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How to get ready for later-life entrepreneurship
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Sports & Friends. That was school! – I grew up in Kanpur.
In 10th, I noticed an IIT bus make the rounds in our locality every morning. It intrigued me. I wanted to get on that bus.
After I found out more, I wanted to get to IIT. I became more serious about my studies.
An IIT degree later, I explored many things to figure out what I wanted to do.
I went for a master's abroad (I came back). I cleared the civil services mains exam. I did jobs. I even did an MBA at an IIM.
Eventually, I settled down. In Bangalore. Into the IT sector.
I was a doer. Over the years, I have always remained a hands-on doer.
I was an introvert. To fix it, I began to show my leadership intent in small initiatives.
I hosted a series of weekly walk-throughs where different teams shared their knowledge and showcased their achievements.
Ten teams presented over the next ten weeks. The contest winner was decided by weekly vote.
I had to follow up, send reminders, and orchestrate things. It exposed me to the entire company. People saw me as a mover.
Thus began my journey towards being a manager.
Even though I became a manager, but never gave up my technology focus.
Because, in my post-college years, I had struggled a lot to figure out a path for myself, I began to help others by mentoring them. I continue to do so, up to today.
Sharing my technical insights with juniors kept me on my toes too. I kept in touch with technology. I learned how people think. It helped me to forge better teams.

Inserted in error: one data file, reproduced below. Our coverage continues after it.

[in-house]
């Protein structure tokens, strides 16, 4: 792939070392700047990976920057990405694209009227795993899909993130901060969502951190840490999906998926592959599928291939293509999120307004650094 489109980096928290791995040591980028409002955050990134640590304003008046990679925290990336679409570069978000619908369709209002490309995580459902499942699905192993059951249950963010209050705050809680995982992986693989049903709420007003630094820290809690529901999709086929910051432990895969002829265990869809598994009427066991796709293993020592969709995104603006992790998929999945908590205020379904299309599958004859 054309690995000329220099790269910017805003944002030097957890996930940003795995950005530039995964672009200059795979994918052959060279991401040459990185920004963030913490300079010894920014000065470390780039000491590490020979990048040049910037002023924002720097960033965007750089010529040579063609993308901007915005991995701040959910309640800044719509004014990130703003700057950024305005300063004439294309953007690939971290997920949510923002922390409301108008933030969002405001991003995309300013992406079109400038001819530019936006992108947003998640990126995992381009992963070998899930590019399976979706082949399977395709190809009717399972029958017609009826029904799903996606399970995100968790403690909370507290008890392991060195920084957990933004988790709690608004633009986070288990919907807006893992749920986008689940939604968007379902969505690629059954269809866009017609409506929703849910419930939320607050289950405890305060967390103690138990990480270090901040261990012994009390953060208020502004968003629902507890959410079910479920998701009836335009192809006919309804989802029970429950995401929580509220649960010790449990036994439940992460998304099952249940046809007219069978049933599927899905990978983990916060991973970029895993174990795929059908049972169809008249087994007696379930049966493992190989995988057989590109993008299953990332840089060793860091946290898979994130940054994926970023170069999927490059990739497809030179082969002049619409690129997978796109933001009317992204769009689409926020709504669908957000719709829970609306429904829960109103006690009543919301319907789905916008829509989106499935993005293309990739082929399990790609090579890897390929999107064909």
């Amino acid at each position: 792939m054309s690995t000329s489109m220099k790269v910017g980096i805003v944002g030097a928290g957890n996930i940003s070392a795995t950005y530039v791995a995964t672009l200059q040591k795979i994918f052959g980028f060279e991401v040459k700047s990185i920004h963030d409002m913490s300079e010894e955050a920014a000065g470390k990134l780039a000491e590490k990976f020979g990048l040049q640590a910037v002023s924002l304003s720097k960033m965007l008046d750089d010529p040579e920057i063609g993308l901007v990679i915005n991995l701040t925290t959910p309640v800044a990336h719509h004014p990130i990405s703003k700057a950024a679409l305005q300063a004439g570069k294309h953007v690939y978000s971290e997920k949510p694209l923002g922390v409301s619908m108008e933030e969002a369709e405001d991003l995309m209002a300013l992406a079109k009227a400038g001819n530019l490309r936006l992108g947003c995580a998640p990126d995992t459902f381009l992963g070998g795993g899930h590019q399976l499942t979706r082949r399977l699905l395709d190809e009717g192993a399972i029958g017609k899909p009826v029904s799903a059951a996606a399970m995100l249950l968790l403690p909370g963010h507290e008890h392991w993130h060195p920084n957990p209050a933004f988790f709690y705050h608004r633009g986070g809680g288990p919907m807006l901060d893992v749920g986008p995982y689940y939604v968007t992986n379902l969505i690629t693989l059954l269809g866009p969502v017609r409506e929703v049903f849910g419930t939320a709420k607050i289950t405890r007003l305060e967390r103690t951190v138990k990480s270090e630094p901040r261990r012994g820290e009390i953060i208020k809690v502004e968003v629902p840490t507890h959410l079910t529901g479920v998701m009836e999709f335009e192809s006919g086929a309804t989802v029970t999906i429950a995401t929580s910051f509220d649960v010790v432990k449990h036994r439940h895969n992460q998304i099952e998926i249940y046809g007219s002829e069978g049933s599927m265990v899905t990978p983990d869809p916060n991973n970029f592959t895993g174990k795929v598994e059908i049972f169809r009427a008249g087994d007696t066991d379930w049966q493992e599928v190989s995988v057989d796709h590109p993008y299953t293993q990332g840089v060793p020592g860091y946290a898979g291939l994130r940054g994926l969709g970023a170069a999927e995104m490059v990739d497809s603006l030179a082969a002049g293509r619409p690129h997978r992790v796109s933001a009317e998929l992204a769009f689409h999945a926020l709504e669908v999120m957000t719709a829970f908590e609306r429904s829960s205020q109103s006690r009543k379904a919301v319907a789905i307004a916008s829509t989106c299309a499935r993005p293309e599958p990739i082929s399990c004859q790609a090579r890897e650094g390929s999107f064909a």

Word of mouth travels. Friends in our shared network connected Ankur and me. Together - we started BambooBox!
It was now ready to be an entrepreneur. Three things helped.
One - I now had an execution track-record. I had faced many types of technical and non-technical problems and solved them successfully.
Earlier, even during my MBA, I would discuss startup product ideas with friends. Some googling later, we would find it getting implemented.
Ideas are aplenty; Execution is what counts.
Two - I had chosen to remain technically hands-on.Even after being a manager, then director for several years.
It gave me confidence to start with limited resources. I could write the code myself if we did not find any money.
Three - I was ready in my life situation to be an entrepreneur.
It is common wisdom to jump into being an entrepreneur while still single. Responsibilities are few; you can channel much energy into your startup. The opportunity cost of not having your salary is also lower.
I was 43.
Maybe Someone at 26 would have more energy, but my insights and track record differentiated me.
Family-wise, I was again in a place where I could devote time and energy.
I controlled my spending and debt, so I didn’t have to worry about opportunity costs.
I was ready, and I said yes to the adventure.
This is how Ankur and I founded BambooBox.
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